More importantly, I will NEVER refer to the work that other teachers do as not being real. I know from first hand experience just how lousy that feels and would never do that to another human being.
As I look at the current stated of education – specifically the meddling of government in education – I’m more than a little distraught. Education is the only field I personally know of where we use untested, unproven strategies and have no idea if they will actually work or not! From the way the day is structured to the way students are divided by age even to the time of day that school starts, none of it is based on any reliable research. And yet amazing educators are called to persist in a system that is very broken. If only there was some way to allow educators to do what was truly best for the students instead of what was most convenient for the money people.
I’ve started this post a dozen times – either in my head or on the actual computer – and I’ve rejected every attempt. I don’t want to sound like I’m offering a simple solution to a complex problem and I know that there are those who I would consider brothers and sisters in the faith that may disagree with the stance I am about to take. But the Holy Spirit will not let me give up on this so I’m back for yet another attempt and hopefully I get it posted this time!
The tragedy in Connecticut is still fresh in my mind. I have been a teacher, I have children, I have a niece and a nephew in Kindergarten . . . you name it, I can find a connection that moves me to tears! And I’ve watched so much anger and venom filling social media sites as people scream for answers. Strong positions have been taken up on both sides of the gun control issue and it wouldn’t be a stretch to say that the whole issue of 2nd Amendment rights could become a very polarizing issue in our nation.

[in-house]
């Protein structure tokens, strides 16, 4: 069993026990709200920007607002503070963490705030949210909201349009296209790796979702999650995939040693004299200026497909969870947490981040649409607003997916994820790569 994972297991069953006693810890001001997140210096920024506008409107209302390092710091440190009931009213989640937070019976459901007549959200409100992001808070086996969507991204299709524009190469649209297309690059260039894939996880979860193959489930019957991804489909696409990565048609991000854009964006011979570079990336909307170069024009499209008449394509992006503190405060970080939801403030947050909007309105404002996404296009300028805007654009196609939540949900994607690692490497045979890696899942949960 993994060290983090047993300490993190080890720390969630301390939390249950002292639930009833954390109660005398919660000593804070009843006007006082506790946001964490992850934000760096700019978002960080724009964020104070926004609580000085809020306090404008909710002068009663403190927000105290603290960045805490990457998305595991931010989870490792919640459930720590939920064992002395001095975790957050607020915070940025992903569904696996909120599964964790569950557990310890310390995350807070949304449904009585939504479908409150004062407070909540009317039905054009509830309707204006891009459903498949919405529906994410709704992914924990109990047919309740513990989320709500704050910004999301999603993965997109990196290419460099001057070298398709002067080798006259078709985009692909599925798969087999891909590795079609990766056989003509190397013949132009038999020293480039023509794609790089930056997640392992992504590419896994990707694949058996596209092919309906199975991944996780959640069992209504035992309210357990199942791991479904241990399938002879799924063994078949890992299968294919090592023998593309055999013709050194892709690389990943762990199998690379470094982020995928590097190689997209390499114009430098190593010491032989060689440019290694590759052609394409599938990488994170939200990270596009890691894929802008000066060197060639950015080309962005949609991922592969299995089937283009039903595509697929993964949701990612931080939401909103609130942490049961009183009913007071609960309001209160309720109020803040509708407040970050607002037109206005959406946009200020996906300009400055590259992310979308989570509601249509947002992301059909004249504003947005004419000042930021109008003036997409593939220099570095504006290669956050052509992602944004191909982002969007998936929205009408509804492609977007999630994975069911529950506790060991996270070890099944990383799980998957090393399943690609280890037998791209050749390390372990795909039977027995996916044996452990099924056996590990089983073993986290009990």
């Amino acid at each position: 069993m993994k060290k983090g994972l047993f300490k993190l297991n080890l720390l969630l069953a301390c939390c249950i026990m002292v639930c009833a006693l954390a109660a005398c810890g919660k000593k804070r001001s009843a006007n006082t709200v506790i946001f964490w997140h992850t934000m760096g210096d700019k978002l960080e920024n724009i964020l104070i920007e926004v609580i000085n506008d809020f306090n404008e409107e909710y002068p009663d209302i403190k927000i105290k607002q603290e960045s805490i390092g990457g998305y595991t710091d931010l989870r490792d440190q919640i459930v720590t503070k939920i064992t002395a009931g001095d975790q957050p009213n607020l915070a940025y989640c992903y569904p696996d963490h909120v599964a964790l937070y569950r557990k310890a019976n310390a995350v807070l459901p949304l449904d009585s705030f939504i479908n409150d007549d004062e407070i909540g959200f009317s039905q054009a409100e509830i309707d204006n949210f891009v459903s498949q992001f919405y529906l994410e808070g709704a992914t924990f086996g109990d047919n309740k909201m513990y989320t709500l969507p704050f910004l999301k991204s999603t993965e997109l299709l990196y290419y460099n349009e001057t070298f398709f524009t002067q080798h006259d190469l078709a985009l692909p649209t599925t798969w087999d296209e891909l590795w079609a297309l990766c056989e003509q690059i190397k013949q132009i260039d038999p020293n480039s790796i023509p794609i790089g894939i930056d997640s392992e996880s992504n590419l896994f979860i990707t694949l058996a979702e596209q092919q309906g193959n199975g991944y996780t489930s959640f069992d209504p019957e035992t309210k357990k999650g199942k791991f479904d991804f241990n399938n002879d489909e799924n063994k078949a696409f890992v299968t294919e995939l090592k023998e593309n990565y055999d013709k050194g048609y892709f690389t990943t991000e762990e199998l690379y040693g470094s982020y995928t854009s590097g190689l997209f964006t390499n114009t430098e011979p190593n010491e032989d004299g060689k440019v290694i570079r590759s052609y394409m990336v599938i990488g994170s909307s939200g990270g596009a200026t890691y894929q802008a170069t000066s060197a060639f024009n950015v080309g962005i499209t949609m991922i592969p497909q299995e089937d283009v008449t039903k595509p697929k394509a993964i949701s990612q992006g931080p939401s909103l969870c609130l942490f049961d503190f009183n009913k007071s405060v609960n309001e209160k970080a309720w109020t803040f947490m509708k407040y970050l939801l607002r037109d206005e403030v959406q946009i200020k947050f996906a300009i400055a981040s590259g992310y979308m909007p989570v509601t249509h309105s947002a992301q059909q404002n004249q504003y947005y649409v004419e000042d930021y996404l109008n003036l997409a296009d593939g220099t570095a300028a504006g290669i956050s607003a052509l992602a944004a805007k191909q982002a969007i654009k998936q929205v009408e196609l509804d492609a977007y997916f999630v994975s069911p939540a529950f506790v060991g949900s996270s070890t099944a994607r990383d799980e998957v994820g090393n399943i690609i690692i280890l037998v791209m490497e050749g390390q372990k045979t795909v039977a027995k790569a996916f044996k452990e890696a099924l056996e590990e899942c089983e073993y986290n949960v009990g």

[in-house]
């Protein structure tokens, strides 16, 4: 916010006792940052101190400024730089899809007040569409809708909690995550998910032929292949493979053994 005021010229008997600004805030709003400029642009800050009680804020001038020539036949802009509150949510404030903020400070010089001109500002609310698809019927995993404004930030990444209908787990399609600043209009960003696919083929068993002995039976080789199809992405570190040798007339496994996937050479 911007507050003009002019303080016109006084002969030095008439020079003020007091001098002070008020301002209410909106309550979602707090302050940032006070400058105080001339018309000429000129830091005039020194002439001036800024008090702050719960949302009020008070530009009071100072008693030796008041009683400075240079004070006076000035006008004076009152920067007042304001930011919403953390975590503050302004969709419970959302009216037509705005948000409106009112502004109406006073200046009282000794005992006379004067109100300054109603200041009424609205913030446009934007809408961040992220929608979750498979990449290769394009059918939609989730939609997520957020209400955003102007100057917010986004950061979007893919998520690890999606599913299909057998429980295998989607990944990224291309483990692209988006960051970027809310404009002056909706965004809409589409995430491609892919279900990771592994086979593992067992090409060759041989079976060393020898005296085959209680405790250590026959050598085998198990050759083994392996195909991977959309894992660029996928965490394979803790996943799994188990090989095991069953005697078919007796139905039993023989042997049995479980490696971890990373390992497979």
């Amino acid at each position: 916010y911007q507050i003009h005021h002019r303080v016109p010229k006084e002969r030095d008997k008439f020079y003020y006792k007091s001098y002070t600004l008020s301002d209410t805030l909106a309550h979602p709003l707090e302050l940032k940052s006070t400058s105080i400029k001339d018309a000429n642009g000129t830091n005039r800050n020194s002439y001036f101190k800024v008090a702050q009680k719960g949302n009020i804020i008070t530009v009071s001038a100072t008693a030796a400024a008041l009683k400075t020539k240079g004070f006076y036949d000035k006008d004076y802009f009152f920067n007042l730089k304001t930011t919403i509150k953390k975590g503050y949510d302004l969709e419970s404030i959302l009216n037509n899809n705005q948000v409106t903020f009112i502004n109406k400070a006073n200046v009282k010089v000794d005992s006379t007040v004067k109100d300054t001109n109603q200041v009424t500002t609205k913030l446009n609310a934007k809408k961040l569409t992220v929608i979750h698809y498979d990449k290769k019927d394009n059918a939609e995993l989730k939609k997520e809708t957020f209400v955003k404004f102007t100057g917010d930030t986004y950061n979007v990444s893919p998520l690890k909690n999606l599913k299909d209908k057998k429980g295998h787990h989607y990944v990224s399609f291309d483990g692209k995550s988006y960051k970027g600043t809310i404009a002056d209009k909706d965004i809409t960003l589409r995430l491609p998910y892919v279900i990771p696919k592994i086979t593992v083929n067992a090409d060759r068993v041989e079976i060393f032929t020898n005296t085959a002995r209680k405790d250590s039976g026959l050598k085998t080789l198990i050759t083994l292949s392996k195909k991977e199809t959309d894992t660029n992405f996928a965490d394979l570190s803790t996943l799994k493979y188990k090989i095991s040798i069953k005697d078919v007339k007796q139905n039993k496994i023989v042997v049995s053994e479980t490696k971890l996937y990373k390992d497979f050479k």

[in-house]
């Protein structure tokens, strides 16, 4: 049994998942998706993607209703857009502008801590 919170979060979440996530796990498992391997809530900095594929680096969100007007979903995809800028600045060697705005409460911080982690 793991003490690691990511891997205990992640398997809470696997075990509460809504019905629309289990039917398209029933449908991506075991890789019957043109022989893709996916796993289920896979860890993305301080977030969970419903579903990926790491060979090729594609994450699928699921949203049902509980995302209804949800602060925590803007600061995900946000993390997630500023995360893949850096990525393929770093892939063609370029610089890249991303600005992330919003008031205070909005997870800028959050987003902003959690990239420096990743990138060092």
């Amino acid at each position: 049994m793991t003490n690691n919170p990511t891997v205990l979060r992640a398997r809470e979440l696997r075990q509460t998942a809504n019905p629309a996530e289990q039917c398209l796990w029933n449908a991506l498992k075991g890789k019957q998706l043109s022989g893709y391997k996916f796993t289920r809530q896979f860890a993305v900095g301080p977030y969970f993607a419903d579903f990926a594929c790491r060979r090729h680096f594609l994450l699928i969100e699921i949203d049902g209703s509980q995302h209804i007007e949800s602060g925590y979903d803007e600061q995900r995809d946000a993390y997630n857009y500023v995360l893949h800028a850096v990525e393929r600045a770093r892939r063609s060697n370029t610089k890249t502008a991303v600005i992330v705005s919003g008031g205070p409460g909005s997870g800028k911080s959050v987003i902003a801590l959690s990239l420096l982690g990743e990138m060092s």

But I think there is another issue that needs just as much attention. Maybe more. It’s time to start talking honestly and openly about mental health issues without shame or fear of harassment.
Churches offer support groups for those recovering from all types of addiction, and some even offer counseling for couples who have been hit by the pain of infidelity on the part of husband or wife. But for some reason, we still want to sweep mental illness under the rug. In my research, I came across a research project that looked at school shootings from all over the world – both K-12 schools and colleges – from 1997 through 2012. The number of shooters who were suffering from mental illness – AND being treated with drugs that are KNOWN to have dangerous side effects for teenagers – is shocking. Nearly all of the shooters fall into that category. For me, it leaves no doubt in my mind that a discussion on gun control is incomplete if we don’t address the mental illness that leads them to a place where they take such violent action.